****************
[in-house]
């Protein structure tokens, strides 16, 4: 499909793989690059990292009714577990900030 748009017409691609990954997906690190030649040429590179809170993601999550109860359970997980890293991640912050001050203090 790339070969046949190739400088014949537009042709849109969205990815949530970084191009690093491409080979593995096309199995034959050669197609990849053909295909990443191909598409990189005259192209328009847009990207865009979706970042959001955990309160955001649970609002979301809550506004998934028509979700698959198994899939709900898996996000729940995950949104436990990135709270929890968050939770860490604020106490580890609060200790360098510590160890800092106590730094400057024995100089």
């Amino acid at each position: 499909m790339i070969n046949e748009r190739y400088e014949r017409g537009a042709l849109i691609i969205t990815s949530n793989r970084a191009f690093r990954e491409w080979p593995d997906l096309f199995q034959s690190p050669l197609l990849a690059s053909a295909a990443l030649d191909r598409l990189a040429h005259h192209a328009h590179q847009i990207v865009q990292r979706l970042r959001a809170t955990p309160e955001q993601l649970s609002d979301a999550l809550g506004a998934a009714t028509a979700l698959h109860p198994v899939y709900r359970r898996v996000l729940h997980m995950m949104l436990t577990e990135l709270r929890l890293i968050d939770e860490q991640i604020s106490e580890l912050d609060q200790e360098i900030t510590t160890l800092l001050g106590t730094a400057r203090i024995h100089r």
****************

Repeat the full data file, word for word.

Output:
[in-house]
């Protein structure tokens, strides 16, 4: 499909793989690059990292009714577990900030 748009017409691609990954997906690190030649040429590179809170993601999550109860359970997980890293991640912050001050203090 790339070969046949190739400088014949537009042709849109969205990815949530970084191009690093491409080979593995096309199995034959050669197609990849053909295909990443191909598409990189005259192209328009847009990207865009979706970042959001955990309160955001649970609002979301809550506004998934028509979700698959198994899939709900898996996000729940995950949104436990990135709270929890968050939770860490604020106490580890609060200790360098510590160890800092106590730094400057024995100089």
């Amino acid at each position: 499909m790339i070969n046949e748009r190739y400088e014949r017409g537009a042709l849109i691609i969205t990815s949530n793989r970084a191009f690093r990954e491409w080979p593995d997906l096309f199995q034959s690190p050669l197609l990849a690059s053909a295909a990443l030649d191909r598409l990189a040429h005259h192209a328009h590179q847009i990207v865009q990292r979706l970042r959001a809170t955990p309160e955001q993601l649970s609002d979301a999550l809550g506004a998934a009714t028509a979700l698959h109860p198994v899939y709900r359970r898996v996000l729940h997980m995950m949104l436990t577990e990135l709270r929890l890293i968050d939770e860490q991640i604020s106490e580890l912050d609060q200790e360098i900030t510590t160890l800092l001050g106590t730094a400057r203090i024995h100089r």